Such an evolution is essential, Katz noted, if the United States economy as a whole is to prosper. The country's standing in the global marketplace is at risk of being diminished because of the strengthening intellectual capacities of many emerging countries, he said. "This isn't about equity anymore, this is about competitiveness," Katz said.
Another expert, Nancy Cantor, chancellor and president of Syracuse University in New York, described universities as "anchor institutions" for their roles in developing and strengthening ties among various sectors in a community. She pointed to Syracuse University's role in helping create an arts, literature and technology district in the upstate New York city of Syracuse by refurbishing an off-campus abandoned warehouse and converting it into a university building.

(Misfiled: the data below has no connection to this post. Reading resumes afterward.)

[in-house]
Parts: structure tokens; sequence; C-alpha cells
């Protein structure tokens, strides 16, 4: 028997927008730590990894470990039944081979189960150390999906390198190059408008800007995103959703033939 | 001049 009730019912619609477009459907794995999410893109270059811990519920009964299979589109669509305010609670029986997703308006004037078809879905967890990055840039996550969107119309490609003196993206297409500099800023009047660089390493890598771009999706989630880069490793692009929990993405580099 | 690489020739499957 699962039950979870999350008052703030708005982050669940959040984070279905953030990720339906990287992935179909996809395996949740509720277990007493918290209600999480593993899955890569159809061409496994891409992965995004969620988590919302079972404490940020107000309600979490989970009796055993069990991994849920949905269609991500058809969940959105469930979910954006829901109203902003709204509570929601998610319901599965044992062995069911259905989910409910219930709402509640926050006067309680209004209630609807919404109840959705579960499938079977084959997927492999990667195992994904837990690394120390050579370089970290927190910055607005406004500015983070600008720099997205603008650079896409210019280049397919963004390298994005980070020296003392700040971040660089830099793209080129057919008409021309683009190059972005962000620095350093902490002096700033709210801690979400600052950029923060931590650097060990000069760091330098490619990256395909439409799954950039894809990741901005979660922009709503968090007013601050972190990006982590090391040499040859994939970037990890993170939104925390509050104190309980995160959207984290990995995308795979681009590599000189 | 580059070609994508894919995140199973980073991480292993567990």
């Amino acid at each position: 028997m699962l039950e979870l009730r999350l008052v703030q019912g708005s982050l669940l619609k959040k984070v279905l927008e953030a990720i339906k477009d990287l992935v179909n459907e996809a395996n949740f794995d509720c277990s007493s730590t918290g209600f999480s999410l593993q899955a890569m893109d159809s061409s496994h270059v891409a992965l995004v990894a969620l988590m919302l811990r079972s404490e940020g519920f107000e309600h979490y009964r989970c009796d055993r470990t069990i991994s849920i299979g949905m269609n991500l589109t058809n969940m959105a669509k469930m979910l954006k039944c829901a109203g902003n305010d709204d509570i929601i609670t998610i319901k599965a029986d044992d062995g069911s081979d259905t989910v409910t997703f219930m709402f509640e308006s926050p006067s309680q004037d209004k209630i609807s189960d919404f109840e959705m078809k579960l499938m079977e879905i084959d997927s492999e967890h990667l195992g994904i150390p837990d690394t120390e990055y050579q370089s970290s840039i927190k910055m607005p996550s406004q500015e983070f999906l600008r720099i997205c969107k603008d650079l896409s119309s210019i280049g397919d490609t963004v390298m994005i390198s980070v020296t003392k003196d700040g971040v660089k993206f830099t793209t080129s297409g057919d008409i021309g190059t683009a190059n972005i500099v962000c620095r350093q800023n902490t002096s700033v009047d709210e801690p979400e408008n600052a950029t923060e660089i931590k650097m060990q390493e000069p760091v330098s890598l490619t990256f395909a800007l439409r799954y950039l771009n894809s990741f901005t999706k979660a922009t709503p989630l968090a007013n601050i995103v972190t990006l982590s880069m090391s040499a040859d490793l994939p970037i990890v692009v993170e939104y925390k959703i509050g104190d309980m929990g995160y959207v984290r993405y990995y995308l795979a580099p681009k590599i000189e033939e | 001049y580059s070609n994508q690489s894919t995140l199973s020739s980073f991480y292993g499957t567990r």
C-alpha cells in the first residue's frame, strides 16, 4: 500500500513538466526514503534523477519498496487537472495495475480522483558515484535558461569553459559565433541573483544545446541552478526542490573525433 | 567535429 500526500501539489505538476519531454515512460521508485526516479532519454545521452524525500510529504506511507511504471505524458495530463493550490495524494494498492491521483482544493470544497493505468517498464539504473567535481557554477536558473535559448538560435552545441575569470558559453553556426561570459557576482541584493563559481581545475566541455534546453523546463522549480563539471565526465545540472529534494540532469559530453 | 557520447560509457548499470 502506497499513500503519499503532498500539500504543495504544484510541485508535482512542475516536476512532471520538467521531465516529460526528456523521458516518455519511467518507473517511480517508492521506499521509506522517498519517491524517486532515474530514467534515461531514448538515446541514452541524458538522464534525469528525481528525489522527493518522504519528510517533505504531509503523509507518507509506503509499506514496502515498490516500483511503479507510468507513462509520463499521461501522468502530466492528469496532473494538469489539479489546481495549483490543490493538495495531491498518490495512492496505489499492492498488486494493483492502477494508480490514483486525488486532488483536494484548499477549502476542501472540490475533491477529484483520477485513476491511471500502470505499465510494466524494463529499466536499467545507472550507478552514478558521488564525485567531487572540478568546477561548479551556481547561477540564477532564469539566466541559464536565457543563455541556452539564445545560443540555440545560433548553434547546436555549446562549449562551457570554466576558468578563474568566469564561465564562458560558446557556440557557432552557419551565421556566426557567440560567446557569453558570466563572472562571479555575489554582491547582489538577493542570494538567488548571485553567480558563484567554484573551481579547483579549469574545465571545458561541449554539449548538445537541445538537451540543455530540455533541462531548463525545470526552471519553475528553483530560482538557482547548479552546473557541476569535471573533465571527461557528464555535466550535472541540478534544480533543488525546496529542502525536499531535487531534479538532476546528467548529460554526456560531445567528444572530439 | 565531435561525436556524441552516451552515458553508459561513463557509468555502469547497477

The corridor linking the university to the repurposed building has since been transformed from an area of urban blight into a vibrant city neighborhood, Cantor said.
"That's what an anchor institution can do," she added.
Cantor said collaboration among the different sectors – a theme echoed by numerous speakers throughout the summit – was essential for development efforts to be successful.
Other speakers included a panel of Rio Grande Valley mothers, each of whom described the impact a university education had on their children and how it fostered improved living conditions for their families; government leaders from school districts and city commissions, who extolled the need for more resources to jump-start economic activity; and faculty and alumni, who spoke of challenges in college accessibility, affordability and higher education success for many of the region's poor.